The Troubles with Us
‘Derry Girls meets David Sedaris’ Elske Rahill
‘The writing is full of energy and originality’ Irish Times
Growing up on the Falls Road in 1990s Belfast, Alix O’Neill has seen it all – burnt-out buses blocking the route to school, the police mistaking her father for a leading terrorist and a classmate playing hide and seek with her dad’s prosthetic hand (blown off making a device for the IRA). Not that she or her friends are up to speed with the goings-on of the resistance. They’re too preoccupied with the obsessions of every teenage girl – booze, boys and Boyzone – to worry about the violence on their doorstep. Besides, the odd coffee jar bomb is nothing compared to the drama about to explode in Alix’s personal life.
Desperate to leave Northern Ireland and the trials of her mother’s unorthodox family – a loving yet eccentric band of misfits – behind, she makes grand plans for the next stage. But it’s through these relationships and their gradual unravelling that Alix begins to appreciate not only the troubled history of where she comes from, but the strength of its women.
Warm, embarrassing and full of love and insight, The Troubles with Us is a hilarious and moving account of the madness and mundanities of life in Northern Ireland during the thirty-year conflict. It’s a story of mothers and daughters, the fallout from things left unsaid and the lengths a girl will go to for fake tan.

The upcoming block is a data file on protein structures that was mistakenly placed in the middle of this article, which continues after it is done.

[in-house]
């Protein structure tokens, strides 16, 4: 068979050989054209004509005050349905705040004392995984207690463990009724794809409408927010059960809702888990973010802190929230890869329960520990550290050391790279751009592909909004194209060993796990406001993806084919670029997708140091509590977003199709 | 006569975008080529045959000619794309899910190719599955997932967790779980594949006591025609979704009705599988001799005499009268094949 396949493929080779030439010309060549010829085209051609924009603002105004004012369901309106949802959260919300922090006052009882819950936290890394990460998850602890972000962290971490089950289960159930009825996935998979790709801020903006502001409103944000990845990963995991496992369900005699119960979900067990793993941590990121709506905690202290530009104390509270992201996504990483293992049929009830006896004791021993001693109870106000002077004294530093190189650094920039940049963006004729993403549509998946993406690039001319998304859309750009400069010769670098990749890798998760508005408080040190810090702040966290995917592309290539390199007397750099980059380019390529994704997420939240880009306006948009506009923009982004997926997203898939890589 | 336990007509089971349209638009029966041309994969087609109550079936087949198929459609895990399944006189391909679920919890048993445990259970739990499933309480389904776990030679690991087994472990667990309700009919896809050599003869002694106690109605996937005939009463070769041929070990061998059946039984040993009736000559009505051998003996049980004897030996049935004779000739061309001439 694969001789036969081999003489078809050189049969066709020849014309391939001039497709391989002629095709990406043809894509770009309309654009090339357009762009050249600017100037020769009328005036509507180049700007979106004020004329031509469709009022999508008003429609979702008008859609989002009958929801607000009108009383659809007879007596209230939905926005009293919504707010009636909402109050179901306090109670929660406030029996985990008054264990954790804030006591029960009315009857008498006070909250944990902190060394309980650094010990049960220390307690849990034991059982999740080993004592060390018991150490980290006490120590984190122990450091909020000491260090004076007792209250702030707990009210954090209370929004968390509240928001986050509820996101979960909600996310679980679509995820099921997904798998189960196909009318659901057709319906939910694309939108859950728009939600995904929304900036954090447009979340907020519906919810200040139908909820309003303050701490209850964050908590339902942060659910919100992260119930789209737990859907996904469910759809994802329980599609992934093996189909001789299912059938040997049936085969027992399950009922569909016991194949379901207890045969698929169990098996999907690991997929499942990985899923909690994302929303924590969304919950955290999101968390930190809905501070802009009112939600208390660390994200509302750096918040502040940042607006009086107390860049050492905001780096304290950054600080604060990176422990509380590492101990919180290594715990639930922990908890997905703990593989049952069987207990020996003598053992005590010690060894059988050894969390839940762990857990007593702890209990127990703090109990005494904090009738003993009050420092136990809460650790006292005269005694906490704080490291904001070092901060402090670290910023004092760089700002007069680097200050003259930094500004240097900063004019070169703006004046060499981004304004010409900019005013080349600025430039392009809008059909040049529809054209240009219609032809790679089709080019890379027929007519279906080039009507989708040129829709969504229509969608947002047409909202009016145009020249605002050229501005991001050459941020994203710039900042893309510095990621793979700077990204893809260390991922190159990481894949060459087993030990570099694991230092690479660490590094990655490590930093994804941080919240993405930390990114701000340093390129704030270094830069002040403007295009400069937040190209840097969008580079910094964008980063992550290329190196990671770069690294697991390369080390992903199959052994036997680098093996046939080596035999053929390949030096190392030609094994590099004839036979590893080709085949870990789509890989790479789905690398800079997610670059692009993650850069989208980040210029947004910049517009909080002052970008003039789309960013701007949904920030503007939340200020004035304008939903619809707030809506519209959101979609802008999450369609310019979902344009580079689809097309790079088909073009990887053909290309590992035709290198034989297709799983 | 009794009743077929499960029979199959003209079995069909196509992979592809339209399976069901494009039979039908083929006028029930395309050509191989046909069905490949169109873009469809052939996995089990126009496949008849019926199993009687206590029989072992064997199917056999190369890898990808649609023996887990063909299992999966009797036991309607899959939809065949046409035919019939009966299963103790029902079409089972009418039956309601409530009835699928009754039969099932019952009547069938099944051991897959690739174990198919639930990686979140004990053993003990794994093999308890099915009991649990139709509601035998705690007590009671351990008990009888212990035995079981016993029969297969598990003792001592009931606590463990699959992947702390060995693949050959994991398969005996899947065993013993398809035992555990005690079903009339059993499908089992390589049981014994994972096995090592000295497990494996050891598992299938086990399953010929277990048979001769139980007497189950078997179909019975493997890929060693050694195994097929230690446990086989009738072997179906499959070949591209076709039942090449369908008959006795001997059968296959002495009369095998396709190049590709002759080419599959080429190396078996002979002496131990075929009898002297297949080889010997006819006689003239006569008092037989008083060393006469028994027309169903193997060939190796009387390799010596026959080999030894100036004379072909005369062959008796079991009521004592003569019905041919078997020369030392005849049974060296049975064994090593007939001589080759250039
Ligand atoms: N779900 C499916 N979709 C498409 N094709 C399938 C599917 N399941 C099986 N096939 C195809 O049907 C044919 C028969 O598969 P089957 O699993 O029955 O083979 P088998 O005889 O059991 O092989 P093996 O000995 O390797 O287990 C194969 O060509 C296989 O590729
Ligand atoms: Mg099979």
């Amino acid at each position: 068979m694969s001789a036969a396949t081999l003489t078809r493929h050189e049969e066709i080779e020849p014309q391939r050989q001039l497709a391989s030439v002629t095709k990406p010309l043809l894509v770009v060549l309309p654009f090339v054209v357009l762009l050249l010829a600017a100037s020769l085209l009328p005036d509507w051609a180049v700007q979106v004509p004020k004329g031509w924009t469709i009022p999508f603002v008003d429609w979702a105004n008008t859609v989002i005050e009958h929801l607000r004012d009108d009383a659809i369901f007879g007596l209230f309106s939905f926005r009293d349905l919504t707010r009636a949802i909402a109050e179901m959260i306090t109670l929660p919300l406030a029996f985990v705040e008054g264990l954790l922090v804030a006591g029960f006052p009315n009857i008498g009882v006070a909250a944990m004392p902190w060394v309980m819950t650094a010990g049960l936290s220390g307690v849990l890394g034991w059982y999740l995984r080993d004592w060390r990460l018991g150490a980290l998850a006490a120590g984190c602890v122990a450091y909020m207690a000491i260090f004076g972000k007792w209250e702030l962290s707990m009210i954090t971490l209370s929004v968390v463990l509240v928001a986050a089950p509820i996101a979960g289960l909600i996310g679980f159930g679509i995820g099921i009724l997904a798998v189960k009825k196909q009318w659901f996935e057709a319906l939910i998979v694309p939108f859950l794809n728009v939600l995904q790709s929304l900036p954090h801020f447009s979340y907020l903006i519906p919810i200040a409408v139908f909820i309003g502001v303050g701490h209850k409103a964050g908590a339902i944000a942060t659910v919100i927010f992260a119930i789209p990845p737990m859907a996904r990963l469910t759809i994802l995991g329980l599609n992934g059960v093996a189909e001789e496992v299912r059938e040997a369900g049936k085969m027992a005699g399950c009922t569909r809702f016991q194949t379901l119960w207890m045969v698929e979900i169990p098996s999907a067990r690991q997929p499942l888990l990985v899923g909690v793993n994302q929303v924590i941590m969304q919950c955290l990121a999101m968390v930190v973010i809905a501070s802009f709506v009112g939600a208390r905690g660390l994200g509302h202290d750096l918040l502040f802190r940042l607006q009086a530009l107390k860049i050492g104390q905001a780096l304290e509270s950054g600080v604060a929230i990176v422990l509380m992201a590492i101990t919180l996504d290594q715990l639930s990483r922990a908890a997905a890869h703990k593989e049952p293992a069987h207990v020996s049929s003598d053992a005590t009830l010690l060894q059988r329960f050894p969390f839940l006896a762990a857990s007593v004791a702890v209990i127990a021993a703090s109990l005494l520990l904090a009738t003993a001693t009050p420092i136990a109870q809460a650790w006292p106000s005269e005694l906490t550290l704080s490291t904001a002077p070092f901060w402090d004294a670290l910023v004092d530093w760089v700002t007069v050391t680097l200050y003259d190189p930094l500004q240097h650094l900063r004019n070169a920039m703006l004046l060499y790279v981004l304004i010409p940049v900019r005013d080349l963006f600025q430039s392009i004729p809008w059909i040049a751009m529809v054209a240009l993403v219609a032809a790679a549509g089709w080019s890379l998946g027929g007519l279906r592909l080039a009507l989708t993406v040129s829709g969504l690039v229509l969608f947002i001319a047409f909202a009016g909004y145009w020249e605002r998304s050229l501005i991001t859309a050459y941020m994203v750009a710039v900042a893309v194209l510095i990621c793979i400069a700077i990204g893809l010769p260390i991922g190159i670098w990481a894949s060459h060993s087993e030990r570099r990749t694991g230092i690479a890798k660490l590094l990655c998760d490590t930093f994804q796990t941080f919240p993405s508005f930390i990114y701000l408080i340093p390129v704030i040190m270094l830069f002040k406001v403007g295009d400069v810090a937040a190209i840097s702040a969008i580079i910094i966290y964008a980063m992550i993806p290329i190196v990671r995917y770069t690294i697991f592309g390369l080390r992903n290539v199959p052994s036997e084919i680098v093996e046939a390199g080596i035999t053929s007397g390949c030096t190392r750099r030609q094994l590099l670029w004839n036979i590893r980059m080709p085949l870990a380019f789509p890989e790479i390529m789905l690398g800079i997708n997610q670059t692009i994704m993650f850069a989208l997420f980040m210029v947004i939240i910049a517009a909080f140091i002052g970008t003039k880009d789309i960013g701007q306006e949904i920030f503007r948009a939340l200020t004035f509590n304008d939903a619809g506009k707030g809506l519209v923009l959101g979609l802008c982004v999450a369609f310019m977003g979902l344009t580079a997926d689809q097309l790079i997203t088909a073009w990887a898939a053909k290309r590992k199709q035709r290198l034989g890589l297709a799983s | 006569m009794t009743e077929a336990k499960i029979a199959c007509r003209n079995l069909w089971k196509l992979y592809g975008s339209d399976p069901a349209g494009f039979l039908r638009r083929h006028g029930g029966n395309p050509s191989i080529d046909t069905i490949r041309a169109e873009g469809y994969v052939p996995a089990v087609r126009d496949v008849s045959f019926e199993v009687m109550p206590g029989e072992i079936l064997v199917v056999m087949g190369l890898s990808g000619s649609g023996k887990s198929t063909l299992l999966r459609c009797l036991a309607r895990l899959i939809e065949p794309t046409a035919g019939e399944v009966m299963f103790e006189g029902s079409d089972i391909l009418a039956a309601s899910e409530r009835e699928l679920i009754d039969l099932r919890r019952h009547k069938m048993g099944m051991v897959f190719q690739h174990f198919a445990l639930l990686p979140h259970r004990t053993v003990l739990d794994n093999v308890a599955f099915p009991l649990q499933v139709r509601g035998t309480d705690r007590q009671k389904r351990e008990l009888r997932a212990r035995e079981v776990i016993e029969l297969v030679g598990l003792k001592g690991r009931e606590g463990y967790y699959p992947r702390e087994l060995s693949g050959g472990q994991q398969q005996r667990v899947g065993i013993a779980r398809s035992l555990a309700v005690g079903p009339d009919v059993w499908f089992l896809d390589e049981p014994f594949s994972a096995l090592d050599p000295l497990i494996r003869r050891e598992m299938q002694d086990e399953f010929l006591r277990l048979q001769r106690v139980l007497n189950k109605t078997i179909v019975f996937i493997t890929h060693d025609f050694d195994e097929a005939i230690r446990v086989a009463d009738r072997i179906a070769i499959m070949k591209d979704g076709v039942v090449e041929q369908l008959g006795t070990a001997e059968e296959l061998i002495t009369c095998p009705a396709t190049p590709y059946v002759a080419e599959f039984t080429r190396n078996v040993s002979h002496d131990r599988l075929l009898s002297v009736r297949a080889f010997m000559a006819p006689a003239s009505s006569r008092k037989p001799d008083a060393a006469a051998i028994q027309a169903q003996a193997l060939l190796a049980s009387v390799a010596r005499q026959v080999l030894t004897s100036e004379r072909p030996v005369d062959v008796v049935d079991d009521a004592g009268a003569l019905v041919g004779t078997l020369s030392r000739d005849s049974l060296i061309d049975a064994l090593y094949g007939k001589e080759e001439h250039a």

'We cannot recommend that you read this memoir enough - short of stopping people in the street and pressing it into their hands, we really urge you just to order it online right now. Right this moment' STYLIST 'O'Neill has produced a literary equivalent of Derry Girls' Charlie Connelly, The New European 'A charming book, by turns caustic and funny, innocent and canny' The Mail on Sunday 'The writing is full of energy and originality. One can only imagine what good company O'Neill is in person . . . this book is genuine and funny with insights into Northern Ireland's evolution through the 1980s and 1990s into something like peace' Sinead O'Shea, Irish Times 'It was a joy to spend time in O'Neill's world, and the irresistible sense of fun she sparked could have led me on to read many more stories about her family life . . . equal parts hilarious, moving and compelling' Emer O'Hanlon, Irish Independent 'Derry Girls meets David Sedaris - a sound dose of social history served with all the lightness and humour of an after-work cocktail' Elske Rahill, author of An Unravelling 'This is a brassy, ballsy, belter of a book - full of the real grit of what it means to come from Northern Ireland . . . From sexy toy petrol stations to mortifying period chats with yer swearing ma - from Gerry Adams on the telly to naming your goats in an attempt at bridging the political divide - from burning a placenta the weekend of the twelfth to portakabin penance with Tamagotchis: this book will turn your views on the Troubles upside down. O'Neill writes the North like no one else I have encountered; with wit, humour and pure affection' Kerri ni Dochartaigh, author of Thin Places
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